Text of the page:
Has a metropolis ever had such a lengthy era of debauched prosperity? Will the bubbly prices of hard-boiling uptown real estate ever simmer down?
According to a source, an apartment at the newly-refurbished Plaza Hotel has gone to contract for at least $50 million, which quite easily makes it the biggest apartment sale ever in New York City.
Since late 2005, that title belonged to the sharp-tongued hedge fund sovereign Daniel Loeb, whose full-floor penthouse at 15 Central Park West reportedly cost $45 million. It isn’t clear if this mammoth Plaza deal, like Mr. Loeb’s, is for a combined-unit apartment--but Stribling broker Sassy Johnson has said that some buyers are combining up to five units each.
Marx would be livid! But The Plaza has always been a land of miraculous, magical affluence: Eloise mixed stiff martinis for Truman Capote in the Grand Ballroom, while Frank Lloyd Wright took his Oak Room tea with Alfred Gwynne Vanderbilt, as Prince Alwaleed bin Talal and Sinatra waltzed beneath the Palm Court’s stained glass.
But things have been different since August 2004, when New York developer El-Ad Properties, headed by the Israeli-born developer Miki Naftali, bought the Plaza for $675 million. El-Ad is spending $400 million to refurbish the 805-room hotel: When it opens in October, the Central Park landmark will have 182 private condos and 130 hotel rooms--plus 152 units that owners will live in for about a quarter of the year before renting them out.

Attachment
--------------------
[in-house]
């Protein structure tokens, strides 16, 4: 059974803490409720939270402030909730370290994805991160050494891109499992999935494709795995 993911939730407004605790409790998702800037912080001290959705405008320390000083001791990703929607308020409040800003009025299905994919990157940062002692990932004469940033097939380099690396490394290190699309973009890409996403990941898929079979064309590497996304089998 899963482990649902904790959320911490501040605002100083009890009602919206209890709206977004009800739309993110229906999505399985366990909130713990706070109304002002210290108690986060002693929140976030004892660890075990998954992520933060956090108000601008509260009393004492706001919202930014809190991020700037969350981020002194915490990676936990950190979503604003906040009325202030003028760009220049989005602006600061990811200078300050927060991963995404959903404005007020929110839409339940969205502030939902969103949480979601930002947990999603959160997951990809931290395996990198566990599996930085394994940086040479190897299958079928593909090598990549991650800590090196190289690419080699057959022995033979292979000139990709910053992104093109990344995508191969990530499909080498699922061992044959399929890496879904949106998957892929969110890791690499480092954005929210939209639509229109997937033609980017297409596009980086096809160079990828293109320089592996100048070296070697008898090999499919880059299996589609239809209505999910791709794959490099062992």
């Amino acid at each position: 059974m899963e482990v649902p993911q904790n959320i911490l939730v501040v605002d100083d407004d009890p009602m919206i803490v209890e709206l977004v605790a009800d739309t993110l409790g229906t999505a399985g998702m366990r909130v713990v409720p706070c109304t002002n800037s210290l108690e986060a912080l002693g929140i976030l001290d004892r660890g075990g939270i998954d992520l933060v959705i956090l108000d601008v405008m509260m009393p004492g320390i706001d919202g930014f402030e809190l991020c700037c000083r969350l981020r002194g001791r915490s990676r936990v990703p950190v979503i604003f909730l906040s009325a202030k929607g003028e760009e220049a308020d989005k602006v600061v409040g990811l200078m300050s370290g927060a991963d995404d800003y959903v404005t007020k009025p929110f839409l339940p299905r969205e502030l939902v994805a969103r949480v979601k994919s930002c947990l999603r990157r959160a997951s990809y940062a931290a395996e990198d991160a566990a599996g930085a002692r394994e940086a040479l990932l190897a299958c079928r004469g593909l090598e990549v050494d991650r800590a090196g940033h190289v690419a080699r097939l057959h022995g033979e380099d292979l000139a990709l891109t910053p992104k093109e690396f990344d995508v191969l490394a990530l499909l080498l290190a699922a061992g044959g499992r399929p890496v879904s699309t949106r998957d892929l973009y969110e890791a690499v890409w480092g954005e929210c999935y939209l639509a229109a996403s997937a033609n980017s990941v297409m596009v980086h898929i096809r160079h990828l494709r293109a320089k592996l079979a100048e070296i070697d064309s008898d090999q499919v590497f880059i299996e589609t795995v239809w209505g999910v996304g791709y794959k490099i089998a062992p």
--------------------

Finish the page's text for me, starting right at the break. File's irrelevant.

What is the best new perk? “One touch, high resolution, wireless flat-panel display provides each resident with a fingertip array of concierge and security services,” says the Plaza’s Web site, “as well as the ability to simply and elegantly control the interior ambience of their apartment.”
One-touch ambience must be hip because, according to the New York Post, the Plaza has already lured real estate kingpin Harry Macklowe (he paid around $35 million); Bear Stearns C.E.O. James Cayne and race-car mogul Flavio Briatore (both around $25 million); Tommy Hilfiger (under $18 million); and synthetic-faced Jocelyn Wildenstein (under $10 million).
But because the building is still under construction, buyers have had to buy their apartments without seeing them first-hand. According to Bloomberg News, a Russian tycoon and his daughter walked away from the Plaza’s penthouse because sales agents refused to show it. (As recompense, there’s video and digital imagery of the interiors.)
Could the record-breaking buyer have signed a contract without seeing the goods? Surely the bespectacled billionaire J. Christopher Flowers, who paid $53 million last year for the Harkness Mansion, got to see the place before making an offer.
Until now, Mr. Flowers’ purchase was New York’s only single-residential deal to rise above the debauched $50 million mark. Could the Plaza sale beat Harkness? And just who is the buyer? A spokesperson for El-Ad Properties would not comment.
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